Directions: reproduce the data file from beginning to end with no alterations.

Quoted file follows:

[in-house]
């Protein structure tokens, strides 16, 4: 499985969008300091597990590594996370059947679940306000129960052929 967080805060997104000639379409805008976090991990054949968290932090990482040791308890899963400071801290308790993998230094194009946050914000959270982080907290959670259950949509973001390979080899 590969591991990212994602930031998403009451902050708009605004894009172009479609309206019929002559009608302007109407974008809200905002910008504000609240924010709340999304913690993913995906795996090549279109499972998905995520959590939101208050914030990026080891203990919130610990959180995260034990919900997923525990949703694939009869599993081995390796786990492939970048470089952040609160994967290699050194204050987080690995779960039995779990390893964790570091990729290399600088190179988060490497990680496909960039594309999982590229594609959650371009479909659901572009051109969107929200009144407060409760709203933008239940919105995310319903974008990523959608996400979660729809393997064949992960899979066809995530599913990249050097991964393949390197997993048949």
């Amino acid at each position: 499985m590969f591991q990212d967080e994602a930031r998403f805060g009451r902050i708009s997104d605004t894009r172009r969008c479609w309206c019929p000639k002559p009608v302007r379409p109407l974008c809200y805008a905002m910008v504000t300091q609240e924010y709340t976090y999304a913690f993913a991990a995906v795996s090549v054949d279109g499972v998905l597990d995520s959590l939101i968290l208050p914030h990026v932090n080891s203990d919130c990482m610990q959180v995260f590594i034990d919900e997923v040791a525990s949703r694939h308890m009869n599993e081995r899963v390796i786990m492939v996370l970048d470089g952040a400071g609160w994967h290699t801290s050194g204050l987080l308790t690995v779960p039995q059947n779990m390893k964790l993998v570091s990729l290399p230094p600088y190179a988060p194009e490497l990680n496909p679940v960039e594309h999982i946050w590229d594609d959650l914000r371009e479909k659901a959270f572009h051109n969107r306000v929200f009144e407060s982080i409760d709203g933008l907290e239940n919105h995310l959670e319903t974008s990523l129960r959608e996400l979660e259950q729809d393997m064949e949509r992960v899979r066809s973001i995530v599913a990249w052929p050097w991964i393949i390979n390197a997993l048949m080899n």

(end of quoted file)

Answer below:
[in-house]
């Protein structure tokens, strides 16, 4: 499985969008300091597990590594996370059947679940306000129960052929 967080805060997104000639379409805008976090991990054949968290932090990482040791308890899963400071801290308790993998230094194009946050914000959270982080907290959670259950949509973001390979080899 590969591991990212994602930031998403009451902050708009605004894009172009479609309206019929002559009608302007109407974008809200905002910008504000609240924010709340999304913690993913995906795996090549279109499972998905995520959590939101208050914030990026080891203990919130610990959180995260034990919900997923525990949703694939009869599993081995390796786990492939970048470089952040609160994967290699050194204050987080690995779960039995779990390893964790570091990729290399600088190179988060490497990680496909960039594309999982590229594609959650371009479909659901572009051109969107929200009144407060409760709203933008239940919105995310319903974008990523959608996400979660729809393997064949992960899979066809995530599913990249050097991964393949390197997993048949």
């Amino acid at each position: 499985m590969f591991q990212d967080e994602a930031r998403f805060g009451r902050i708009s997104d605004t894009r172009r969008c479609w309206c019929p000639k002559p009608v302007r379409p109407l974008c809200y805008a905002m910008v504000t300091q609240e924010y709340t976090y999304a913690f993913a991990a995906v795996s090549v054949d279109g499972v998905l597990d995520s959590l939101i968290l208050p914030h990026v932090n080891s203990d919130c990482m610990q959180v995260f590594i034990d919900e997923v040791a525990s949703r694939h308890m009869n599993e081995r899963v390796i786990m492939v996370l970048d470089g952040a400071g609160w994967h290699t801290s050194g204050l987080l308790t690995v779960p039995q059947n779990m390893k964790l993998v570091s990729l290399p230094p600088y190179a988060p194009e490497l990680n496909p679940v960039e594309h999982i946050w590229d594609d959650l914000r371009e479909k659901a959270f572009h051109n969107r306000v929200f009144e407060s982080i409760d709203g933008l907290e239940n919105h995310l959670e319903t974008s990523l129960r959608e996400l979660e259950q729809d393997m064949e949509r992960v899979r066809s973001i995530v599913a990249w052929p050097w991964i393949i390979n390197a997993l048949m080899n």